Tuesday, February 26, 2013

Toca Boca Kitchen

So far, I have not been disappointed in any Toca Boca app that I have purchased.  It hardly depends on which app it is, my students love Toca Boca apps (as do I)! One of the great things about Toca Boca apps from a speech therapy perspective is that they lend them selves to elicit novel language and increase utterance length. In general, most of the Toca Boca apps allow for a variety of specific choices using descriptive language.  The types of descriptions can be modified depending on the goals of the student (e.g. long/short, fast/slow…. blue man with orange hat and orange glasses, cut finely, cut coarsely etc.).  For a full list of Toca Boca apps, check out:  http://tocaboca.com/ (...and be ready for hours of entertainment!)

The latest app I have downloaded is called Toca Kitchen.  The purpose of the app is to feed a character. Using perspective taking and (Michelle Garcia Winner's) "smart guesses" on what the person/character would like, you select food from the kitchen. The food can be cooked and processed using a variety of kitchen tools, which is a great way to practice using a variety of functional cooking verbs.  There is a free version of the app called Toca Kitchen Monsters which is equally as great, however has less options of characters to feed.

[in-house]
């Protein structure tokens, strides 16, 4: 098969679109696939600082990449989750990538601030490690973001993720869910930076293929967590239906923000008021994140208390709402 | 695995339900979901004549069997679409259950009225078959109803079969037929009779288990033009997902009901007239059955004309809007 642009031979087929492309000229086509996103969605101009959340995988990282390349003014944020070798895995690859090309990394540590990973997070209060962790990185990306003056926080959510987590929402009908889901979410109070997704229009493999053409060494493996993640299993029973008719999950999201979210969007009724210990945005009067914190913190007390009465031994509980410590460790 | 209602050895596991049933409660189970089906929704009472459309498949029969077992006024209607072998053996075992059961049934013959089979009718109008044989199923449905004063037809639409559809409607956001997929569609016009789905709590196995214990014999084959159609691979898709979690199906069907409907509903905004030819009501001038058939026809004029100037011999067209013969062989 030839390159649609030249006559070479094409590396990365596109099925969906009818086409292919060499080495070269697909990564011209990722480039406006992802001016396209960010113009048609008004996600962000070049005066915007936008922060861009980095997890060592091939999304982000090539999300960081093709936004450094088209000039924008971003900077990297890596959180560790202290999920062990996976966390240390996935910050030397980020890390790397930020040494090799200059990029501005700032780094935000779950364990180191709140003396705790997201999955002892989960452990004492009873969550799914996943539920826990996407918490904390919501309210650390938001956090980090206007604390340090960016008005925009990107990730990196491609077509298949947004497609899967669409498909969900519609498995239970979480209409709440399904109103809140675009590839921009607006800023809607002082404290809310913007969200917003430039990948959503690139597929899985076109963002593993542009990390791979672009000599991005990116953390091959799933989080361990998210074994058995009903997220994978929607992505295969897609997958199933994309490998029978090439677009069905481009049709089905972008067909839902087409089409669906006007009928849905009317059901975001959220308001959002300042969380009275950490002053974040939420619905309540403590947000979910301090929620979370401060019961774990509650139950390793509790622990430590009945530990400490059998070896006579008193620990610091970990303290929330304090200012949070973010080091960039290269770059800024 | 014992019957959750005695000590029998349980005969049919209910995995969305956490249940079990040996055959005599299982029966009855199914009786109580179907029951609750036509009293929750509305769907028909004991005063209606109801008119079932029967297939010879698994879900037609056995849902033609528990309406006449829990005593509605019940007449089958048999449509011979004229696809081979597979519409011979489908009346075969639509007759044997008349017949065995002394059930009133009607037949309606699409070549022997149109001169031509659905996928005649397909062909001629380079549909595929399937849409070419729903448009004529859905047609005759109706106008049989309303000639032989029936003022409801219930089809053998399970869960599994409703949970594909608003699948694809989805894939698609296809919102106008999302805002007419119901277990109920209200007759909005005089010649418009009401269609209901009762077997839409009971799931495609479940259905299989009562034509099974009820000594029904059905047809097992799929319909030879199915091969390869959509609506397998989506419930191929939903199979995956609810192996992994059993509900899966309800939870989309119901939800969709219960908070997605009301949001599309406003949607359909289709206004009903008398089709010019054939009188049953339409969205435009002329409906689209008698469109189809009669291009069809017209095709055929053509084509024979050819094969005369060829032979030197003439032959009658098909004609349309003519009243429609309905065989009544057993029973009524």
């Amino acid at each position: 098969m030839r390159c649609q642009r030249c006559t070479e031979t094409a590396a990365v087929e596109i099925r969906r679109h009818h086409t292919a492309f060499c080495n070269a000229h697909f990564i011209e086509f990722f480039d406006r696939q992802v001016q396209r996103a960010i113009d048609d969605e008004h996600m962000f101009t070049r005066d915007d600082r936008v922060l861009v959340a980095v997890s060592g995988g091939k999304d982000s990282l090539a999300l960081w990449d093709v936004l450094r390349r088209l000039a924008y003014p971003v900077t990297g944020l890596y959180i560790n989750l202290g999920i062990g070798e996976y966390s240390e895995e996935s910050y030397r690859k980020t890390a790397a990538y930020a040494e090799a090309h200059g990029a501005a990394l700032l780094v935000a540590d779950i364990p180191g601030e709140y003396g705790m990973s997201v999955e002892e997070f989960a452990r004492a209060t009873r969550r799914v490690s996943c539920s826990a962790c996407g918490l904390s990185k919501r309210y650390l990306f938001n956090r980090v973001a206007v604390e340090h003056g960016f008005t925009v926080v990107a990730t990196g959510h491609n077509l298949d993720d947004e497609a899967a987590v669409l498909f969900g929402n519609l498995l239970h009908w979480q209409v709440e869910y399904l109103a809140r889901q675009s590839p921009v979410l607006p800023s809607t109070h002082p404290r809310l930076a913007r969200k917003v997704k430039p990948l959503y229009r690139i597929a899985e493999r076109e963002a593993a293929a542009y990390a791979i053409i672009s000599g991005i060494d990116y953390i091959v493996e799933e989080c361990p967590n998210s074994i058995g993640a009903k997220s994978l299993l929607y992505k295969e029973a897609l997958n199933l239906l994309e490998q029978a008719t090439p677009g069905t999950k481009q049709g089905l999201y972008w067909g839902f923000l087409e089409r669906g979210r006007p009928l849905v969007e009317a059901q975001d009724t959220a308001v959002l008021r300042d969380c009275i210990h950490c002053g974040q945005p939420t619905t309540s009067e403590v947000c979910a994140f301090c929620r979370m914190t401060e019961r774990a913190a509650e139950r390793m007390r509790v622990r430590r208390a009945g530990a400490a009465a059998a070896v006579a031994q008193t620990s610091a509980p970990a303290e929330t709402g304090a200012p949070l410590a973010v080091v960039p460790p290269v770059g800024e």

I use these communication boards (can be found on boardmakershare.com) to encourage students expand utterances, diversify verb use and specify descriptions. 

I love apps that use food because it is a great way to teach “likes it/ doesn’t like it.”  It is also a great way to practice reading body language and interpreting non verbal vocalizations.   When you try to feed the people or characters  they either like the food a lot and have a big reaction (using big facial expressions and loud vocalizations), or like it a little (more subtle facial expressions and vocalizations), or do not like it at all and refuse the food. This activity lends itself to working on reading body language and nonverbal communication, an activity that is often more challenging for my students with autism. 

As usual with Toca Boca apps, there are no written (or spoken) words in the app, it is easily adaptable to be multilingual and loved by kids (and adults) of all ages. 

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